Inflation has fallen to 1.9%, putting it below the Bank of England's inflation target of 2% for the first time in four years Reuters

Inflation has fallen below the Bank of England's 2% inflation target for the first time in four years.

According to the Office for National Statistics (ONS), inflation measured by the consumer price index was 1.9% in January 2014, down from the reported 2% in December last year.

The news might bring a little cheer to cash-strapped voters who have seen wages stagnate while prices have risen during the past few years.

The ONS said that a small change in the CPI could indicate larger underlying changes in the price of goods and service but that this was not the case over the last month.

However, price movements in furniture and household goods combined with recreational goods and services were cited as the main reason for the inflation slow down, added the ONS.

From a longer term perspective, in 24 of the previous 27 months, prices in housing, electricity, water and gas had been the largest contributors to inflation and currently account for a quarter the current rate, said the ONS.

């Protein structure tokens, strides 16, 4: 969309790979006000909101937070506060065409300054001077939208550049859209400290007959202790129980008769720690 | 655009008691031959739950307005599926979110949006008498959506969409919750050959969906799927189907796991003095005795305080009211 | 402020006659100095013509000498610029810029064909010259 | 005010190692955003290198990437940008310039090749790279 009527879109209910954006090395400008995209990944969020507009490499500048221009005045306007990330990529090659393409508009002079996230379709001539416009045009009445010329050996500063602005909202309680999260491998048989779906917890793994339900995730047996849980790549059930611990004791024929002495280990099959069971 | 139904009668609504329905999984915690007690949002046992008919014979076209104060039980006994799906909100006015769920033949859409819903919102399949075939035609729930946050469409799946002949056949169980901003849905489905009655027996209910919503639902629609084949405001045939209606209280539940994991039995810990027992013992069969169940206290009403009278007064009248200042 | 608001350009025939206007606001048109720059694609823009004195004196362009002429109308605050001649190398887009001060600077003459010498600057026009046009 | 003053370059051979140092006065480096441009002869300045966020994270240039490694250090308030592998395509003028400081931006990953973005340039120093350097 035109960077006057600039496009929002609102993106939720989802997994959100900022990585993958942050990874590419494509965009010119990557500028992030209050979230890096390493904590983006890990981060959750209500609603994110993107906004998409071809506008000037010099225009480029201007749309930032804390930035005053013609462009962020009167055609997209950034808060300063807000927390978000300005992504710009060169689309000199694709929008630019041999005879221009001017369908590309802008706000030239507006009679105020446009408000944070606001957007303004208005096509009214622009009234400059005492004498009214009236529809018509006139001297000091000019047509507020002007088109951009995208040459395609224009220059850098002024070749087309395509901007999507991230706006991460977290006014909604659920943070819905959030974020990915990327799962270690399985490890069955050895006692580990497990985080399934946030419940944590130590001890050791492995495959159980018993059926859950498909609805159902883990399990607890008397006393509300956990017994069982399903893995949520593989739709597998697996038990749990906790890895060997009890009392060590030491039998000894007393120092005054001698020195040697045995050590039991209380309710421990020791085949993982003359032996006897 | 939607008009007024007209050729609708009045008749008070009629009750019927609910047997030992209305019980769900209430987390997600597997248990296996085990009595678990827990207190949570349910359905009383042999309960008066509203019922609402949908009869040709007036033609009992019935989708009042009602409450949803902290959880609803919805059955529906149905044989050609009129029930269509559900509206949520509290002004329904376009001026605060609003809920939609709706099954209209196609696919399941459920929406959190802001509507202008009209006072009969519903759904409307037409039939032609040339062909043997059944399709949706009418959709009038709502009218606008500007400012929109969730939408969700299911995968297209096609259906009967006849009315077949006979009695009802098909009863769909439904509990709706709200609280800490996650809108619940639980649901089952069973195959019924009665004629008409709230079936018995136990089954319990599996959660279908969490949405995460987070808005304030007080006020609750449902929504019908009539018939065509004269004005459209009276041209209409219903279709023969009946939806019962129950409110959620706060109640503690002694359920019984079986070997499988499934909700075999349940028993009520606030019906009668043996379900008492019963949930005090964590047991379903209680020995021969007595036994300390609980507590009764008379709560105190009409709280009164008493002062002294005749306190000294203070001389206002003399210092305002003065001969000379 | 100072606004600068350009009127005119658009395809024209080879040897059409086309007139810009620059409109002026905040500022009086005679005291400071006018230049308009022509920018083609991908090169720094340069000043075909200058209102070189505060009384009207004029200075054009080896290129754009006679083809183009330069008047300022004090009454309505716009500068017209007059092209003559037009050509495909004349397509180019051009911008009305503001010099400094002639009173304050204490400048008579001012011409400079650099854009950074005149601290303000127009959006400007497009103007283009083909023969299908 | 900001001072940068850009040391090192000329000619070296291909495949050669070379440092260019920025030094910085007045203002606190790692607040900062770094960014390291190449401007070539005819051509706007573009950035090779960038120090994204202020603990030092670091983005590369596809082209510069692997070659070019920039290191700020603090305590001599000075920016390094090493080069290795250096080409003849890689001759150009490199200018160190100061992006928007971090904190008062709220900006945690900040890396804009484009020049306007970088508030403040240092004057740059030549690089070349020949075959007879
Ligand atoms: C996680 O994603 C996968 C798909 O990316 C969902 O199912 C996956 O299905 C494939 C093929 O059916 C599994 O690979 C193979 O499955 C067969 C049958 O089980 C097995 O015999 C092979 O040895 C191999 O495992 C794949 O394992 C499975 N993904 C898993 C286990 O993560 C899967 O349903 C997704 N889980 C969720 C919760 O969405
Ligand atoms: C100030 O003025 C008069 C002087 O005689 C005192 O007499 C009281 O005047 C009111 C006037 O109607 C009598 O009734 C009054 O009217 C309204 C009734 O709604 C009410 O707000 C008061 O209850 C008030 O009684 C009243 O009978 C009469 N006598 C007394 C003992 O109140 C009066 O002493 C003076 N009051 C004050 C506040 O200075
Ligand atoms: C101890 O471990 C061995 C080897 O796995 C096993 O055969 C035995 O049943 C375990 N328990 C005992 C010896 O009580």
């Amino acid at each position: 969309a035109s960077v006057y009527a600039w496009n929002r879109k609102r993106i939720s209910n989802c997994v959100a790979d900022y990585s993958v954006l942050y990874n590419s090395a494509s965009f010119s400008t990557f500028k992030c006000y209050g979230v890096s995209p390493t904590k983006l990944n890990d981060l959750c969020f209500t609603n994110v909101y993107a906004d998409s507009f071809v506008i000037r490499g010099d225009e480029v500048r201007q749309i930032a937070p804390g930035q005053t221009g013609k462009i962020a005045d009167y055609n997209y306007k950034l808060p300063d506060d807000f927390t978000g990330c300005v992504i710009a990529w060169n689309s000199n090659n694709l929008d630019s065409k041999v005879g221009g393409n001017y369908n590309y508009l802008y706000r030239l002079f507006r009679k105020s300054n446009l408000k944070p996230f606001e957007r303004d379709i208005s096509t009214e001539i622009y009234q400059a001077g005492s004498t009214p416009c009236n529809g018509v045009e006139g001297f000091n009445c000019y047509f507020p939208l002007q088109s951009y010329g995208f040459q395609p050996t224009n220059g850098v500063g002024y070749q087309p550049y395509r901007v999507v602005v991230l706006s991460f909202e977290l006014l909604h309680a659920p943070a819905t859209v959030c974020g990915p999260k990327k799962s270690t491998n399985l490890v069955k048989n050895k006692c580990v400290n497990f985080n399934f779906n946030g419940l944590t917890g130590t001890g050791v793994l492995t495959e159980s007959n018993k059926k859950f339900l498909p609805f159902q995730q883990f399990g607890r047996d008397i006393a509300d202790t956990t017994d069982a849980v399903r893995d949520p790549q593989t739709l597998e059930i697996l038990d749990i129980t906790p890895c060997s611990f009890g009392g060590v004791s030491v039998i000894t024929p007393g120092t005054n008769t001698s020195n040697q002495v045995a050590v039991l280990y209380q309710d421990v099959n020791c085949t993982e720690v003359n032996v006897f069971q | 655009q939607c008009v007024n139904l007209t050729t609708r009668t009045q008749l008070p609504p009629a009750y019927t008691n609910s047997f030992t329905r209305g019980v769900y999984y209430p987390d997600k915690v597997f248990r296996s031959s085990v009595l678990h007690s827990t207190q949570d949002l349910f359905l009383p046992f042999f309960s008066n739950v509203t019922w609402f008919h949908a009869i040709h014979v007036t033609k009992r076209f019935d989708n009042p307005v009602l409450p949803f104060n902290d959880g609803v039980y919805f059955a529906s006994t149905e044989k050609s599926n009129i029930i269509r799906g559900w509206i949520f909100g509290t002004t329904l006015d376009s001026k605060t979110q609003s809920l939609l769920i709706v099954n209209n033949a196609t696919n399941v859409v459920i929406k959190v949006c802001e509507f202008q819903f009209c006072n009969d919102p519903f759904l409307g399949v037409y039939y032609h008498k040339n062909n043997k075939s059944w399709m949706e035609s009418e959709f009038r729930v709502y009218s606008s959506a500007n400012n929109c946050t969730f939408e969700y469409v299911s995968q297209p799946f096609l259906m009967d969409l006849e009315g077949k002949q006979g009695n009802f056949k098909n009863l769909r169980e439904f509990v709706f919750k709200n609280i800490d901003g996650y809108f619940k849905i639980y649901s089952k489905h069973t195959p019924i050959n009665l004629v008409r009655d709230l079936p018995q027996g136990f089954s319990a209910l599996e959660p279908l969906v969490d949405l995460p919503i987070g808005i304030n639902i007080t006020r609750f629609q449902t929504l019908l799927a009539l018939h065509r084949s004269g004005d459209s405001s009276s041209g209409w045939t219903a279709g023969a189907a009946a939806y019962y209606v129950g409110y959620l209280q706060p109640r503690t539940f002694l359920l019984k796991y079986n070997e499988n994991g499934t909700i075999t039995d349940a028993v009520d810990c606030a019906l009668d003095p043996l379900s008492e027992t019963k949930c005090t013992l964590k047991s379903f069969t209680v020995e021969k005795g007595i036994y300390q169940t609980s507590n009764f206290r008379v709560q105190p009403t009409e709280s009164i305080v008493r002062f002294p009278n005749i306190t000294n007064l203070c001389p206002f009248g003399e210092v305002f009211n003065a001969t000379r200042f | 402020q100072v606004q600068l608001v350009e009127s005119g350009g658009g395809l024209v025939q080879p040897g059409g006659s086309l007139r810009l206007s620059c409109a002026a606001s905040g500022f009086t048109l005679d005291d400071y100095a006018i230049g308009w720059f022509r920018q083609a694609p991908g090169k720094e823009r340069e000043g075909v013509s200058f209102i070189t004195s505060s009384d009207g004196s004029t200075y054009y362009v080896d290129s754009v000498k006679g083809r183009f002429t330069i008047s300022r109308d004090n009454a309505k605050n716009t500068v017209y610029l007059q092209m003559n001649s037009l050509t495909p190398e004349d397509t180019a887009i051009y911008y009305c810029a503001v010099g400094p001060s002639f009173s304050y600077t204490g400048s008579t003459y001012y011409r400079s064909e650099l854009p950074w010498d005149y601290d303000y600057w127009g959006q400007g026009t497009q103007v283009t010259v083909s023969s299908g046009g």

Reacting to the latest inflation figures, Alex Edwards, head of the corporate desk at UKForex, a financial services firm, said: "UK CPI printed weaker than market forecasts this morning at 1.9% y/y vs. 2.0% y/y. It's been a great excuse for investors to unwind some long GBP positions built up over the last week.

"We're likely to see GBP remain on the back foot for the rest of the day, but with UK unemployment and MPC minutes due tomorrow morning, we think we'll see support come in at 1.66 y/y in the near-term."